UK Government “Rape Clause” For Claiming Child Benefit Inhuman And Degrading

10th April 2017 / United Kingdom

By Lara ten Caten The Government has unveiled regulations requiring women to prove they have been raped in order to claim child tax credits for more than two children.

The so-called “rape exemption” is among regulations that came into force last Thursday 6th April.

If the exemption does not apply, a family will only be able to claim tax credit for up to two children.

The new rules were laid before Parliament on 15 March 2017 – just three weeks ago. They have not been subjected to any scrutiny.

The Government is trying to sneak in a law that will have the effect of forcing some vulnerable women to disclose highly personal information to strangers. This will inevitably lead to re-traumatisation.

For the “rape exemption” to apply, women have to:

  • disclose to third parties that they have been raped AND
  • leave the home they share with the rapist. (Given that only 10 per cent of rapes are committed by strangers, and the vast majority are committed by a man known to the woman concerned – or even in a relationship with the woman concerned – it is likely to be the case that a significant number of victims may still be living in the same household as their rapist).

Inhuman and degrading

Forcing women to disclose that they have been raped will be highly distressing and amounts to victimising these women all over again. Most do not want to talk about the rape for fear of being disbelieved or because of cultural stigma.

Unless women agree to leave the home that they share with their rapist, they will be punished by not being able to claim tax credits for the third or subsequent child.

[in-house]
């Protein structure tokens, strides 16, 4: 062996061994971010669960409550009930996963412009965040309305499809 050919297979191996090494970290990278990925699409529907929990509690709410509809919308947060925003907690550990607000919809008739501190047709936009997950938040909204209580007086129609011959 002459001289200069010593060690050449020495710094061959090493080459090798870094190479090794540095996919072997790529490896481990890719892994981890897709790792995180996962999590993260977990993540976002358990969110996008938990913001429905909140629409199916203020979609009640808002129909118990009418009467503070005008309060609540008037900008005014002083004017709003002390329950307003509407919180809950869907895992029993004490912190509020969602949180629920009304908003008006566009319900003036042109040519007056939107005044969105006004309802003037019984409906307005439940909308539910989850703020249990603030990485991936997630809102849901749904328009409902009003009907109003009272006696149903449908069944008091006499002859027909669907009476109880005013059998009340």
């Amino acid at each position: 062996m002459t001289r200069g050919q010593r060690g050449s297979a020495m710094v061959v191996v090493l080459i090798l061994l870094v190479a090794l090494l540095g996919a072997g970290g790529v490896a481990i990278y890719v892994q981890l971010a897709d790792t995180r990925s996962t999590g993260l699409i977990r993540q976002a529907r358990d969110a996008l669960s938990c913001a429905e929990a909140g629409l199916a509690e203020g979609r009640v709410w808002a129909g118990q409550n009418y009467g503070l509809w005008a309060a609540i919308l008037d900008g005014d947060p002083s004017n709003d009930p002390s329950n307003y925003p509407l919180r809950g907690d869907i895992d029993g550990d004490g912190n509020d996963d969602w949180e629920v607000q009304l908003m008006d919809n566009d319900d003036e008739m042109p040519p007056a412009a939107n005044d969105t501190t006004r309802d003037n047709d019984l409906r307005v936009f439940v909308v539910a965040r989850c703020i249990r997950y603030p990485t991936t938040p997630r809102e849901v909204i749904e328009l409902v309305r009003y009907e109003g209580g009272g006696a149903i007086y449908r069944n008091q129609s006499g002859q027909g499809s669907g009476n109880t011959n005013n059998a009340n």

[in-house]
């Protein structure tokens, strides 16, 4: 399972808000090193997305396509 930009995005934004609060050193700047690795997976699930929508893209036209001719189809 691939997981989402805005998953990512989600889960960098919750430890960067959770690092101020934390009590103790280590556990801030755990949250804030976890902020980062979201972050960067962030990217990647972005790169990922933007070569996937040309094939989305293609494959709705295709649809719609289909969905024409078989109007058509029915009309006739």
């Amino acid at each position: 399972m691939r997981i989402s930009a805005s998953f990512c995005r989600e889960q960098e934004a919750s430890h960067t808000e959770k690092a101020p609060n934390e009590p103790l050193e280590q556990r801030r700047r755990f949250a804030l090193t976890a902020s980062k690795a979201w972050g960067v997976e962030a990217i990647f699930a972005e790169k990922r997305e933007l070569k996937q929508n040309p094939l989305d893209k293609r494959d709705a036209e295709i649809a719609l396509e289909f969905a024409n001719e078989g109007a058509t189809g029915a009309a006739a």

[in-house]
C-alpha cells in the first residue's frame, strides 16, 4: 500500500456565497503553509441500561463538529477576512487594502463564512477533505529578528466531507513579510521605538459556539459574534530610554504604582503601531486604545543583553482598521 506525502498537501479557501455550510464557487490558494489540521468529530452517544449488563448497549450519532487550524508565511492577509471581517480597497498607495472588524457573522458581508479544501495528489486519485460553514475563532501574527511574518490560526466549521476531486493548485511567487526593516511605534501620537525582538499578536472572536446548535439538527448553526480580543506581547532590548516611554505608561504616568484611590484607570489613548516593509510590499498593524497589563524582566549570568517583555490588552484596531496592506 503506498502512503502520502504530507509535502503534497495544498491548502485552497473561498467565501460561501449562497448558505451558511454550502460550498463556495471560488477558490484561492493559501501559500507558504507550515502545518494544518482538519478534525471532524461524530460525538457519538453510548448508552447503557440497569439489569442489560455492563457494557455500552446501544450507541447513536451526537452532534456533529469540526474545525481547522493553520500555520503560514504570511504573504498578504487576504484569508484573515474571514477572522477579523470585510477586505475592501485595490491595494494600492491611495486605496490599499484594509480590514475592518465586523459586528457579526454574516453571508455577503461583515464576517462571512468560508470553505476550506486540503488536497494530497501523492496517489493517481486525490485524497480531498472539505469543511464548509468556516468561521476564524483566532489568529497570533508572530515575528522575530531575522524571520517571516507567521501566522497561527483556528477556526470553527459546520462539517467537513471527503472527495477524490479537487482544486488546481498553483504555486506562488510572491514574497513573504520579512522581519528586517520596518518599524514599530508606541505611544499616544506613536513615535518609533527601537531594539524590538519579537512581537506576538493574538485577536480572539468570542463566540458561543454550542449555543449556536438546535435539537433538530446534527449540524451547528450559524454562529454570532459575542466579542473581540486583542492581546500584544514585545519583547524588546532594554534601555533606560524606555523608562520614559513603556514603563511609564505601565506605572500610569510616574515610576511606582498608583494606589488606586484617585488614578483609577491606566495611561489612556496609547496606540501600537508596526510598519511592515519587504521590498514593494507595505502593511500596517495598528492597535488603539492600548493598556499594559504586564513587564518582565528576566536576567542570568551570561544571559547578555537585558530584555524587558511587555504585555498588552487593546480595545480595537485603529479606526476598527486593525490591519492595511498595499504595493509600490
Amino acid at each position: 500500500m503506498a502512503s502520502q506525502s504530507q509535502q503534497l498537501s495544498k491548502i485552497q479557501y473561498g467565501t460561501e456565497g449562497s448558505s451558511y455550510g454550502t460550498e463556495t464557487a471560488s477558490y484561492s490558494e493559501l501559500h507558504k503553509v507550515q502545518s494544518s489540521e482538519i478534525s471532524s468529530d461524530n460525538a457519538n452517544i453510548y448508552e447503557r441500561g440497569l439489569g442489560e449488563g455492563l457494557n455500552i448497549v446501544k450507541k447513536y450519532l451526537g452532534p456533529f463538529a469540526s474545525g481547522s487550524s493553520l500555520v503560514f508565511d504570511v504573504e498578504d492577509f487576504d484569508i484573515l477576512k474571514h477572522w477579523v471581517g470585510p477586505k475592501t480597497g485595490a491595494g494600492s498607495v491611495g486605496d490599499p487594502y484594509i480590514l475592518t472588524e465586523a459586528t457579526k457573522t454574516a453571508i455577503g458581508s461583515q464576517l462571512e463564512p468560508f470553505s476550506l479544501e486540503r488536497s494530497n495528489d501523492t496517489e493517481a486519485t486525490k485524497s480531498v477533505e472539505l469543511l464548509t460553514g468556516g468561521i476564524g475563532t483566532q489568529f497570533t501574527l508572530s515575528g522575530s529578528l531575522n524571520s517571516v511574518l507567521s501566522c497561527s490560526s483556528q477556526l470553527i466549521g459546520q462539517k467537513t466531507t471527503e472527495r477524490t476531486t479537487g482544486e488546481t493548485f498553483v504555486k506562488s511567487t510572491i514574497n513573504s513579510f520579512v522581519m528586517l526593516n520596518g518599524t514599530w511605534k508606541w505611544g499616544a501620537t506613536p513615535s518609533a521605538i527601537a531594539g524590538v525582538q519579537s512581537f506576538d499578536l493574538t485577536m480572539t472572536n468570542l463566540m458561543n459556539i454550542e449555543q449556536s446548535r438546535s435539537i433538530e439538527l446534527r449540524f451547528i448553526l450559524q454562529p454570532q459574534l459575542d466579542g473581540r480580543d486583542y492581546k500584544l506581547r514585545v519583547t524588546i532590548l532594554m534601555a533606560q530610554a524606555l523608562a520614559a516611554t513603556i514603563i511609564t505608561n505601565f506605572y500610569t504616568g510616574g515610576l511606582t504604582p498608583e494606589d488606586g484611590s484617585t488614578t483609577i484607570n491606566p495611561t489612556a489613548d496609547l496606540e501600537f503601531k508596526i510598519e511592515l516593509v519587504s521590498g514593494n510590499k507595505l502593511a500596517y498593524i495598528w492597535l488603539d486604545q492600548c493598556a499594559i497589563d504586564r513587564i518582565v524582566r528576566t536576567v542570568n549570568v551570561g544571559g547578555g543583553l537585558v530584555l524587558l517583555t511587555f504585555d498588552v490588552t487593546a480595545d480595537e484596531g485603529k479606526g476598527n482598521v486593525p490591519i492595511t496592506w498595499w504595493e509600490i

Asking women to talk to strangers about their ordeal and forcing them to leave their homes is inhuman and degrading, and an unreasonable interference with their private and family life, in clear breach of the Human Rights Act.

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Suffer little children

It is not only women who will suffer. Their children will suffer too.

Even in non-rape cases, these harsh rules would also affect children in families where a parent unexpectedly stops working through disability – they would only be able to claim child tax credit for the first two children.

This discriminatory treatment of those with a disability would be a further contravention of the Government’s human rights and equality obligations.

The “rape exemption” is oppressive and will expose women to inhuman and degrading treatment, as well as violating the right to respect for a private and family life of mothers and children alike.

It must be scrapped – and replaced with a system which a respects the human rights of all those affected.

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